You can mess around with the ingredients depending on whether or not you like more cinnamon flavoring or maybe want to try almond or peanut butter. I think the cashew butter gives it a really great consistency without overwhelming all the other flavors: there’s a hint of cashew, but not too much.
Change Your Life Paleo Custard
1 can coconut milk
1 cup nut butter (cashew)
1 tbsp vanilla
1/2 tsp cinnamon
3 full tbsp cocoa
1. Blend all ingredients until thickened and smooth. 2. Pour into glasses or ramekins and leave in refrigerator for a few hours until thickened. 3. Devour.
I’d really love to start this post with I did a 21 day sugar detox and I killed it but instead I’m going to say that trying to do a detox when your diet is already incredibly limited was a lesson in what not to do when your diet is already incredibly limited.
For starters, my diet is currently already limited to the following list:
*veggies (minus hard to digest veggies like cabbage. and brussels sprouts.)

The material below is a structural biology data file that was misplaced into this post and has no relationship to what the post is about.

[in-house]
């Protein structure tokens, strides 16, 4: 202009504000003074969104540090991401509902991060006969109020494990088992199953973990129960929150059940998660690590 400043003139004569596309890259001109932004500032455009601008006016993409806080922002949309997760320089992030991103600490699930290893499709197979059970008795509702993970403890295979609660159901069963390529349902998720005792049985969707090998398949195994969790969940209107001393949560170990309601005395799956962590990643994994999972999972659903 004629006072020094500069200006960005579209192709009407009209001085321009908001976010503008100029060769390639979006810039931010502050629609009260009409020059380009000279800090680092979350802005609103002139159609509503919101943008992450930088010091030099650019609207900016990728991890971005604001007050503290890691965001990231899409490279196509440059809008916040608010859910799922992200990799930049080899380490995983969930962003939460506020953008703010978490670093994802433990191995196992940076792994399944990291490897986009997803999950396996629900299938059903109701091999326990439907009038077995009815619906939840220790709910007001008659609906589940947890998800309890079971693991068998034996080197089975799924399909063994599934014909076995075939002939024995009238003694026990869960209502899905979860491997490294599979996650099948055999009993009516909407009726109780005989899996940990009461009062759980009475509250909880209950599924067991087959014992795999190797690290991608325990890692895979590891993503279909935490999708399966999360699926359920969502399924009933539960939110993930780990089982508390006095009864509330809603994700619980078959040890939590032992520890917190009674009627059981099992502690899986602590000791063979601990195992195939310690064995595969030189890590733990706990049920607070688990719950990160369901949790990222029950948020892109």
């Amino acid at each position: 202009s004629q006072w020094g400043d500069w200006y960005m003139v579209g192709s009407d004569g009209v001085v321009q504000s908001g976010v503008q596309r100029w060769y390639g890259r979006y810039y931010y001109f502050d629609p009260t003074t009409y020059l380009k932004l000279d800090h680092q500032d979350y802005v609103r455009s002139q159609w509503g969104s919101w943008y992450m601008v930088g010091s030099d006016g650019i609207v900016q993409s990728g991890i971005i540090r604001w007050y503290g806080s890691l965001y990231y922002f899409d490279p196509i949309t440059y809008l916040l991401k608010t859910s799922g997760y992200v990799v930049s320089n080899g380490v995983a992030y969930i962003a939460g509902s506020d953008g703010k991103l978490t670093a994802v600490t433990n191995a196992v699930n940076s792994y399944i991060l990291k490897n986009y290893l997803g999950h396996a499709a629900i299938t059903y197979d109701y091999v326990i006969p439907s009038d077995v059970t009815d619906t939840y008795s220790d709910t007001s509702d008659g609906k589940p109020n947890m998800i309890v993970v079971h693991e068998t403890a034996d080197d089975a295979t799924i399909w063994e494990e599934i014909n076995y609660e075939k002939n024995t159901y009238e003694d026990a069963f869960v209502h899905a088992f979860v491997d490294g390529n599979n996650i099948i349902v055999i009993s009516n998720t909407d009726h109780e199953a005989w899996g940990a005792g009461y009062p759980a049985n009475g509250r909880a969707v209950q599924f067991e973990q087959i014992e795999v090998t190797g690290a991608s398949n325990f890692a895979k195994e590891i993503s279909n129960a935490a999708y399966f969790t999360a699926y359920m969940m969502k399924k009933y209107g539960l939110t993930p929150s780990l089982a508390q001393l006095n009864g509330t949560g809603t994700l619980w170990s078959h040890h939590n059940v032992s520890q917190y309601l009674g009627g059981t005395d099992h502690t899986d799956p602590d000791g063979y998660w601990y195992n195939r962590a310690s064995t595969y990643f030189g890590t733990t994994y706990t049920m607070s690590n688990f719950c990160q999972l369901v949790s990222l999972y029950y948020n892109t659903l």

*occasionally: grains like rice and quinoa
*coffee, tea, some liquors (I hate sweet drinks, so I drink all beverages with no sweeteners, even mixed drinks.)
The detox I attempted to do limited my diet to:
*veggies (but no potatoes, sweet potatoes, beets or other naturally sweet and starchy veggies)
*grapefruit, granny smith apples, not yet ripe bananas, lemons and limes
*meat, fish (but not cured meat)
Avoiding refined sugar is not hard for me. Unless I can find a dairy and soy free chocolate bar, there’s almost nothing sweet I can buy that is free of gluten, diary, soy and eggs. I also am not a baker, so making sweets is rare. Trying to cut back on my sweet tooth meant eating less fruit, not eating sweet potatoes, and not drinking wine. Ok, no problem.